Fact 18: The sandy coral islands in the lagoon are the house of the largest green turtle.
Fact 19: Mangroves present in the Barrier grow in brackish water (an area where fresh water and salt combine) where no other plant can ever thrive. These mangroves are critical for maintaining the health of the reef because it traps river sediments and create mud on which several tiny species live.
Fact 20: Crustose coralline algae enjoy a symbiotic relationship with the corals as it helps in the growth of the coral reefs. The alga releases sediment which binds the different layers of the limestone.
Fact 21: Due to the scenic beauty and fantastic aquatic life, the reef attracts more than 2 million tourists every year, making it one of the largest contributors to the GDP of Australia.
Fact 22: Tourism generates close to AUD 5-6 billion per year in the form of food, transport, tours, accommodation, and others.
Fact 23: The reefs alone produce more than 70,000 jobs annually.
Fact 24: Deloitte Access economics values the Great Barrier Reef at AUD 56 billion, with an economic contribution of roughly AUD 4.6 billion every year.
Fact 25: Even if you dive every day of your life, you cannot entirely see the reef.
Fact 26: One-third of the reefs are fringing reefs whereas the remaining two-thirds are platform, crescentic or ribbon reefs.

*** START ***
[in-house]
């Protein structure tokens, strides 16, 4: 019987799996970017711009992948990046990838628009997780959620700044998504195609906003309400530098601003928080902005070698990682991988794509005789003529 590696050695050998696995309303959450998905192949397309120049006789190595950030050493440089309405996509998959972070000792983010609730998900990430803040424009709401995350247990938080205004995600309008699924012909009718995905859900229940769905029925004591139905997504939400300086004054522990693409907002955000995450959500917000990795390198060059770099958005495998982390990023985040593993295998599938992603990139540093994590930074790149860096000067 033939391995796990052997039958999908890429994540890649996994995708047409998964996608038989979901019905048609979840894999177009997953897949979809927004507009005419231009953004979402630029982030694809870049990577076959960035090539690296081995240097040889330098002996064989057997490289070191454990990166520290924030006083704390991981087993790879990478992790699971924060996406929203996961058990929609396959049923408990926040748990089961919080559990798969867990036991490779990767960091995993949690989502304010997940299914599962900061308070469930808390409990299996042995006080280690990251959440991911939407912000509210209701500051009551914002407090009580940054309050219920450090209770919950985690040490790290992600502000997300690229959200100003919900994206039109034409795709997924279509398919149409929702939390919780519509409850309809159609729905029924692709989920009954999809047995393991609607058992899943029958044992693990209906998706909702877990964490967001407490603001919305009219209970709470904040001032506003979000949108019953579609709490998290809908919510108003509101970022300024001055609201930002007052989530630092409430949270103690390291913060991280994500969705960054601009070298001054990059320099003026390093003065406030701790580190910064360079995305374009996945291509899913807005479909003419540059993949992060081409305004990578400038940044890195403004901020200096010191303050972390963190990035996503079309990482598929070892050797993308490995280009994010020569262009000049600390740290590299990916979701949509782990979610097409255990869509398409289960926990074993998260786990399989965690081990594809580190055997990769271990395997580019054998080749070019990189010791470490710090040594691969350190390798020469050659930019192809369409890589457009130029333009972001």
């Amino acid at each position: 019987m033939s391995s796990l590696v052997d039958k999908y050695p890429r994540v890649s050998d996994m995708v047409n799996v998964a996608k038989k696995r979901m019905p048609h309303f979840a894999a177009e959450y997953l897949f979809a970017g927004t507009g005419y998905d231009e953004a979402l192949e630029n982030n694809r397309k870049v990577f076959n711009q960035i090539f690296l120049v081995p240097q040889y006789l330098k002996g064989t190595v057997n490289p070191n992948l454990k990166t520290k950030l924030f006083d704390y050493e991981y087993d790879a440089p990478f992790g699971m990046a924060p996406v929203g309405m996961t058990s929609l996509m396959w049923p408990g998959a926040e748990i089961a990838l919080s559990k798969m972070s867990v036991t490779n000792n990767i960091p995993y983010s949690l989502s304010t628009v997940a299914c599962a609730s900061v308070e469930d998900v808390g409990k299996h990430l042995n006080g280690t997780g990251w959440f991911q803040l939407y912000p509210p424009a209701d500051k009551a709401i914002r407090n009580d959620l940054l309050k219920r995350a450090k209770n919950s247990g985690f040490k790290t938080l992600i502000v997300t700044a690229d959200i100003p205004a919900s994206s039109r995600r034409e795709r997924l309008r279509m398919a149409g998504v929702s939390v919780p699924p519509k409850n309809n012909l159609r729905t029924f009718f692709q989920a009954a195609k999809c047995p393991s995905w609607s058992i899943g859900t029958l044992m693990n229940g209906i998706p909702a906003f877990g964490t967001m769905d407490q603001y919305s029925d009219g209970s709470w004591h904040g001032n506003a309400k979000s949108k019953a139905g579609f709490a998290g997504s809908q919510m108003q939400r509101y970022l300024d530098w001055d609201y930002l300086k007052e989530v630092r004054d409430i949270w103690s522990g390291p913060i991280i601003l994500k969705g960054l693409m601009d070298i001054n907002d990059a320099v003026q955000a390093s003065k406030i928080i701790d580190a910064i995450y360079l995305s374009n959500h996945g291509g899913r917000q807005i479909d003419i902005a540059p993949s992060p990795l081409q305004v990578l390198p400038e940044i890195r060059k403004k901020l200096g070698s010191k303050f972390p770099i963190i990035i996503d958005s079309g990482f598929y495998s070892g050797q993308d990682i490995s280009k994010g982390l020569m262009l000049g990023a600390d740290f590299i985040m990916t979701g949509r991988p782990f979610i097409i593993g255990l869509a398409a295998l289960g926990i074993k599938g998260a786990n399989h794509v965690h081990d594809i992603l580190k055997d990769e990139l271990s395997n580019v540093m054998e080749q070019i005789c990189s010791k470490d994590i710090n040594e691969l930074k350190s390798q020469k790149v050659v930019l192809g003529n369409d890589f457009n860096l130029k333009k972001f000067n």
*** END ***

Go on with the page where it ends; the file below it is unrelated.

Fact 27: It’s a home for one of the largest wildlife wreck on Earth. In 1911, a passenger ship SS Yongala sank in the lagoon. Located at a depth of 30 meters it has now become a vibrant fish sanctuary and a must-visit destination for the divers.
Fact 28: The GBRMPA (Great Barrier Reef Marine Park Authority) levies a tourist tax of $6.50 per person per day to conserve the best gift from nature.
Fact 29: Hamilton is the largest island of the Barrier and is the only island having a commercial airport. Tourists use this airport to visit the beautiful reefs.
Fact 30: In 2014, tourists were able to view the Barrier in 3D using underwater street view. The company has installed specialized cameras at every location which clicks a picture every 3 seconds to provide a 360-degree view of the superlative natural beauty.
Fact 31: In 1975, the Great Barrier Reef Marine Park was opened.
Fact 32: The Great Barrier Reef Marine Park was declared a UNESCO World Heritage site in 1981. To conserve the area, the government spends over $200 million per year. And, today it’s one of the best-protected places on Earth with a lot of rules and stringent regulations.
Fact 33: Two mass coral bleaching events occurred between 1998 and 2002 when more than 50% of the reefs experienced bleaching. The prime reason for the bleaching was pollution and industrialization.
Fact 34: Between 1985 and 2012, human influence resulted in the depletion of 50% of the coral covers.
Fact 35: Illegal fishing, coastal development, and poor water quality are other factors possessing a threat to the coral reefs and marine life.
Fact 37: Soaring deforestation on the east coast of Australia is adding pressure on the besieged wonder of the world. Between 2015- 16 alone, more than 395,000 hectares of land around the reefs was deforested.
Fact 38: In 2016, a magazine named Outside Magazine to draw the attention of the world towards the reef ran an obituary for the Great Barrier Reef.
It’s indeed an astounding place where nature is at its best. The reef is a habitat for a treasure trove of animals and plants – many of which are yet unknown to the humans.